The second strategy to inform our right brain is bi-lateral stimulation. Bi-lateral stimulation of the brain allows left-brain information to flow into the right brain during times of stress. Normally, we go into "split brain" mode when stress hormones circulate. This results in a triggering of primitive, emotionally-based responses originating in the right brain (i.e. screaming, insulting, attacking behaviors). However, by tapping lightly alternately on each side of our body during a perceived attack, we can initiate an exchange of information between the two hemispheres of the brain.

This might be accomplished by keeping one's hands at one's side and tapping the right index finger against one's right hip, followed by tapping the left index finger against one's left hip and continuing this alternating movement in an unobtrusive manner the whole time that one's spouse is saying or doing something provocative. Left-right stimulation can be accomplished in many other ways as well: squeezing one's right toes, then left toes or moving one's tongue in one's closed mouth to touch the right teeth and then the left teeth and so on. The result is that left brain information will affect right brain functioning. The left brain knows, for instance, that maintaining silence is a crucial spiritual imperative with tremendous positive ramifications. It also knows that one's spouse is not one's enemy and that the issue at hand can actually be resolved when things calm down. It knows a variety of information that it can actually send to the right brain immediately, preventing the usual influx of emergency chemistry that causes an overtake of right-brain functioning. The heart will remain calm and it will become easy to maintain a few moments of silence.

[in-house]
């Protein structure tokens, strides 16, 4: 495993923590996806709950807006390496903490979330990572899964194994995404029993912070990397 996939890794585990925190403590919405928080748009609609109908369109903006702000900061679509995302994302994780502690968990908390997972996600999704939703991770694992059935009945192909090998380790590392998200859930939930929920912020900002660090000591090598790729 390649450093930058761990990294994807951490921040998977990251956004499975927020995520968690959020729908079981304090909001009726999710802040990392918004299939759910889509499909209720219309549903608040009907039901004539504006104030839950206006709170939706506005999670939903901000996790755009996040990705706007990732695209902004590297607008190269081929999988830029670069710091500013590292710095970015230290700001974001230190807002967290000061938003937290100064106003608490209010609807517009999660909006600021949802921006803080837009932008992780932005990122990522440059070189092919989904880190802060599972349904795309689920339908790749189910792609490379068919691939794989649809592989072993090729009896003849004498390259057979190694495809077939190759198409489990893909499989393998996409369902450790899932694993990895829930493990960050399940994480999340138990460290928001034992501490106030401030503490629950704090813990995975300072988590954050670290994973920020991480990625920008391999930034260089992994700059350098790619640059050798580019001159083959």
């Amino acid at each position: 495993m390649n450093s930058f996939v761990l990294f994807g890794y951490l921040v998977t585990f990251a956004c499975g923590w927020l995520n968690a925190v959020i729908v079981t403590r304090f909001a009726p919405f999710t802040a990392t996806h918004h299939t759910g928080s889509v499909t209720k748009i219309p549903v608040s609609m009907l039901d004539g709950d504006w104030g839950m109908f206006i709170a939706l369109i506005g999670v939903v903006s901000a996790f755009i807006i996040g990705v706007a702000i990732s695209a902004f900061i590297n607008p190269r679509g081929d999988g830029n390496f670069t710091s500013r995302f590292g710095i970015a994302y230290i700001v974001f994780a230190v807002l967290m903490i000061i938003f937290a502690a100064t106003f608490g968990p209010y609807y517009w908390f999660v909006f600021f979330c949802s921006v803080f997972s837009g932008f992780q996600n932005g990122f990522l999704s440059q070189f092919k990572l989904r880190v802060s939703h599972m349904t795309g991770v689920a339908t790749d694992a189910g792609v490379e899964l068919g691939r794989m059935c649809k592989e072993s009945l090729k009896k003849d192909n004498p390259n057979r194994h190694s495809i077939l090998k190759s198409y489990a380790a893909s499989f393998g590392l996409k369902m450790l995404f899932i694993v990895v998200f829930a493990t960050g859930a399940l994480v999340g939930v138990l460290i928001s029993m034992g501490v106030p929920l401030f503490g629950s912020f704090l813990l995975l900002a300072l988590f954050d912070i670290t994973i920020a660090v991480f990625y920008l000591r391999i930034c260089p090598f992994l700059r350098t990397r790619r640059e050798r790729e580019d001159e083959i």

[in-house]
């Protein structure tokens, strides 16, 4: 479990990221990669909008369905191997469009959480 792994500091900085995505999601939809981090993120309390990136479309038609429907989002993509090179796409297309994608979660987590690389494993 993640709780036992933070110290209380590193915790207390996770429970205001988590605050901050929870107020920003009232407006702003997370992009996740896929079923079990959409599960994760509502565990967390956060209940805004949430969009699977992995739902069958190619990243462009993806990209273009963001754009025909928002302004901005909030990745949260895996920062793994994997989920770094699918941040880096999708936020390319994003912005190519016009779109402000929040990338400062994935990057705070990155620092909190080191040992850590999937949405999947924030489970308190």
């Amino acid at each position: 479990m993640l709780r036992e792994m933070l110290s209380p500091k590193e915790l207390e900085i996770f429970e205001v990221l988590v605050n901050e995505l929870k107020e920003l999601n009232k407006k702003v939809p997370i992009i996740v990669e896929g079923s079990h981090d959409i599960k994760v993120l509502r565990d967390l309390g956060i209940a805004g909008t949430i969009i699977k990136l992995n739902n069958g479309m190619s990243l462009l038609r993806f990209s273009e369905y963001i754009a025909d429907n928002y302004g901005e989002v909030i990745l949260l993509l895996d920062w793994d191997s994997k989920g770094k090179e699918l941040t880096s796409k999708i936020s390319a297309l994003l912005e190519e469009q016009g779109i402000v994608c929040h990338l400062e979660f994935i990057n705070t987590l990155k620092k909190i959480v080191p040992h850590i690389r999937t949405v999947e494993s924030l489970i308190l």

The Pause that Refreshes

A few moments of silence accomplishes wonders. It fulfills the mitzvah of actively pursuing peace because it stops us from throwing logs onto the burning fire of anger. In addition to not aggravating a situation, it also deescalates a situation by injecting calm restraint into the communication. It helps us to build and maintain a peaceful home.

And although we think that our personal daily behavior is an affair of no consequence, nothing can be further from the truth. The cameras are rolling all the time, creating our own personal video that will accompany us on the day of judgment in the World of Truth. They are constantly recording each moment of our existence and transmitting the picture to the Heavenly Court for review.

Moreover, our Sages teach that our ability to actively pursue peace through verbal restraint has cosmic effects. When a spouse, in the privacy of a kitchen, manages to keep peace, G‑d alters world events. The Jewish people and the world at large may experience more peace because of the behavior of this one person. Indeed, each one of us should view ourselves as "the tipping point"—the one whose actions in a given moment can tip the scales of Divine mercy. The entire world is judged based on our own personal struggles. Nowhere is our challenge greater than within our own family circle and especially, within our private marital dynamics.

Yes, silence is truly golden.